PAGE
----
During the Clinton City Board of Education meeting Monday night, Clinton High principal Ron Bean presented members an update on the school’s Advanced Placement (AP) program.
Bean shared that the school will be offering students seven AP courses to choose from next school year, noting that the number is a good amount especially for a school the size of CHS.
Vice chairwoman Georgina Zeng expressed concern that the school is not offering an AP course in biology and requested that Bean seriously consider adding that to the list.
In the presentation, Bean also explained how the school plans to move forward as it seeks to improve its AP program. Continuing to explore other AP opportunities and continuing to provide AP training for teachers and staff were included in the plan.
There was much discussion when the presentation turned to AP exams, which students are required to take this school year but will not be required to take starting in 2013-14.
According to Bean and superintendent Stuart Blount, some students have been taking the AP exams only because they are currently required to and because taking the AP exams earn them quality points which can raise their GPA, regardless of whether or not they pass the exams.
Blount explained that the students, those who are not taking the exams for college credit which is the purpose of the AP exams, are tending to earn low scores because their incentives are different, based only on taking the test, not necessarily passing it.
This development has led the school to make the AP exams voluntary, hoping that the students who choose to take the exams will be taking them for the intended purpose — to earn college credit.
Helping Bean explain the change, Blount shared with the board that strengthening the school’s instructional practices and raising student expectations is the main priority and that focus, combined with the voluntary AP testing, should help improve the high school’s AP program.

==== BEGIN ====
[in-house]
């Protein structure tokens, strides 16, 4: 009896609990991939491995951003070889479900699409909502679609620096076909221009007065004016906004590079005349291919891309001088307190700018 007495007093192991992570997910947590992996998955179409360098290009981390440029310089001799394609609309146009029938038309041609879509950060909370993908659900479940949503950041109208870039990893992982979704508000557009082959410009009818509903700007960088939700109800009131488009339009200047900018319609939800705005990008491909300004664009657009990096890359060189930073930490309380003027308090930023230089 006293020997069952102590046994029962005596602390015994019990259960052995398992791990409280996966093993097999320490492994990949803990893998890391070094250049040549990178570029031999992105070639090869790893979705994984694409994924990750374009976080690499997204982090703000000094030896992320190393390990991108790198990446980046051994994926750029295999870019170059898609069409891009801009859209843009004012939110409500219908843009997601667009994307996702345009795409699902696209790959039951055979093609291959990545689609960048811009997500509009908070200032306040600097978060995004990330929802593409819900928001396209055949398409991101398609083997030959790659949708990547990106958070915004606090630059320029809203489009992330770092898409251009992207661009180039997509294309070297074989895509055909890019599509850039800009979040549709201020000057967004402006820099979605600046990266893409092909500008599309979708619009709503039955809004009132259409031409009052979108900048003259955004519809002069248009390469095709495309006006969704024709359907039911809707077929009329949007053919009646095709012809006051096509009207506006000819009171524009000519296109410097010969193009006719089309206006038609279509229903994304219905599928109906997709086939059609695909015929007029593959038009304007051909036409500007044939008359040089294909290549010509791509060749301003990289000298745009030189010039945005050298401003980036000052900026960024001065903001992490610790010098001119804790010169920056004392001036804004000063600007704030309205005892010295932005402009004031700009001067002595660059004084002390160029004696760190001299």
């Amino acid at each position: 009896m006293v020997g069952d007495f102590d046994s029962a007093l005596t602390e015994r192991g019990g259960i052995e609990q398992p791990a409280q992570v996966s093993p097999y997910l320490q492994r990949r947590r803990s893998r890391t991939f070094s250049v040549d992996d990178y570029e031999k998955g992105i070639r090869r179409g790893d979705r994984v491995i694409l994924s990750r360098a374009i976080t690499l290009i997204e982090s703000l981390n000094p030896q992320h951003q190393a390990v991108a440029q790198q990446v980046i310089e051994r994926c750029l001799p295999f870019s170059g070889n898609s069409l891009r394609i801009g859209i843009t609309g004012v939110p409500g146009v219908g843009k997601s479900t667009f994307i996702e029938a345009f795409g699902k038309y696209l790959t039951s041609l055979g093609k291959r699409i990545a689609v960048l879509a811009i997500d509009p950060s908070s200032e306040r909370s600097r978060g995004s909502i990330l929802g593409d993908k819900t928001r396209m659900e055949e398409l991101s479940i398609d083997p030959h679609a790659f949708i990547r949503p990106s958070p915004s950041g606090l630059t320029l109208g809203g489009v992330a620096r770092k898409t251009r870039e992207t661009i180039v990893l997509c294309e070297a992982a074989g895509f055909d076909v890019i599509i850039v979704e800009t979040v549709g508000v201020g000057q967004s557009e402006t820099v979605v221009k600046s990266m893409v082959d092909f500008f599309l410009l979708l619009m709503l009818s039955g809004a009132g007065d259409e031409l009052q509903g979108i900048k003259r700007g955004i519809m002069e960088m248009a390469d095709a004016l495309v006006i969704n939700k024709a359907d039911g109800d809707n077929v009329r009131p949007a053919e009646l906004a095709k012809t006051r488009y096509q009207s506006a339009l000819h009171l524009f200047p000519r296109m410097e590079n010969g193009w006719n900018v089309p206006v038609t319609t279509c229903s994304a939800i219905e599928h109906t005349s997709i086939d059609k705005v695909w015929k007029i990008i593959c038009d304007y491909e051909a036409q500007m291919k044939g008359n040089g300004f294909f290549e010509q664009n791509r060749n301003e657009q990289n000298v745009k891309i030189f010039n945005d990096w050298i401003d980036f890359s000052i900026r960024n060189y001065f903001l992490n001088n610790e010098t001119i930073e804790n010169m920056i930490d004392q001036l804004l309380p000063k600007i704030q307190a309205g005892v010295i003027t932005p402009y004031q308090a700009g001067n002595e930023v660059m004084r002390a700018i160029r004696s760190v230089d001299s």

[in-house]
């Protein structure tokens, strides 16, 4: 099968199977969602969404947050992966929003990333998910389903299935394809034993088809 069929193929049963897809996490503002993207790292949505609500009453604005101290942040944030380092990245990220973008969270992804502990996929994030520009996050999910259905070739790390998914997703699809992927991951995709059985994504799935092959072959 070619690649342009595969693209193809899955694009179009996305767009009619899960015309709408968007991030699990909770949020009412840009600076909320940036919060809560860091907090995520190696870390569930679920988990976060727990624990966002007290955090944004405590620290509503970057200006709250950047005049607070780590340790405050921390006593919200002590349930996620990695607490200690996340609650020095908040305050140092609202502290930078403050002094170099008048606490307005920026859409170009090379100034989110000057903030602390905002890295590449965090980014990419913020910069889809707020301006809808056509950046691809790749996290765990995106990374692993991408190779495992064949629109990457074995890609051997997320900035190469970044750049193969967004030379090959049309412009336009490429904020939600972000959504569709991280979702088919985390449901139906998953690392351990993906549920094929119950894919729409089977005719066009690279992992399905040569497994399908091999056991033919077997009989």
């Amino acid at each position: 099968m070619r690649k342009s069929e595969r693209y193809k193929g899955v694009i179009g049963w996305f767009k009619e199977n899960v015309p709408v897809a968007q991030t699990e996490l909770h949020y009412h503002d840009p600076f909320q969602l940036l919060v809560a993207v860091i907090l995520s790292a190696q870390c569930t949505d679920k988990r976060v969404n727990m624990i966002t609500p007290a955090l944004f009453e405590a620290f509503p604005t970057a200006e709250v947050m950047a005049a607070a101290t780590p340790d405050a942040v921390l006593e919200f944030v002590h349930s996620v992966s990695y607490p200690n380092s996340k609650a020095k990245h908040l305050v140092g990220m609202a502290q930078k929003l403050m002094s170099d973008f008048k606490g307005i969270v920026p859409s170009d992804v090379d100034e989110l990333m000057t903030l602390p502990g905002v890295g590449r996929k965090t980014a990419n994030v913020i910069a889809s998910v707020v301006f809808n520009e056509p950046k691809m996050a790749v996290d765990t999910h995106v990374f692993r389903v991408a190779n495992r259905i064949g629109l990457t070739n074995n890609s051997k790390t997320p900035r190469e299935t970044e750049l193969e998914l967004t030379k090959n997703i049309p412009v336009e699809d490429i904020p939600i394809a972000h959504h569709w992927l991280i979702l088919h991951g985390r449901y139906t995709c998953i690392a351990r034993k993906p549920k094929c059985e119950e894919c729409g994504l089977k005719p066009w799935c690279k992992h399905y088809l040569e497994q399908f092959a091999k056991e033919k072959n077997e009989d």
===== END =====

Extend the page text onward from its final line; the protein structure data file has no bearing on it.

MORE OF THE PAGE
However, Blount noted that taking such measures to improve the AP program would not necessarily be easy and that it would take time to change the prevailing mindset.
Board member Carol Worley expressed concern over how the school will gauge its improvement if students are not required to take the AP exams. Fellow board member Diane Viser agreed, pointing out that it was a good question.
Blount said they would gauge the school’s improvement by those students who opt to take the AP exams. “There will be students who choose to take the exams,” assured the superintendent.
Viser confirmed her agreement again with Worley but consented that she also understood where the school was coming from. “We don’t want students taking the exams and only getting ones,” low scores that are noted on their transcripts.
Zeng questioned whether or not the school had considered giving mock exams to students who did not want to take the real AP exams as a way to have a larger pool from which to gauge its improvement.
Bean responded that students not taking the official AP exams would still be required to take a final exam provided by their teacher.
Clinton City Schools next Board of Education meeting is scheduled for June 13.
Lauren Williams can be reached at 910-592-8137, ext. 117 or via email at firstname.lastname@example.org.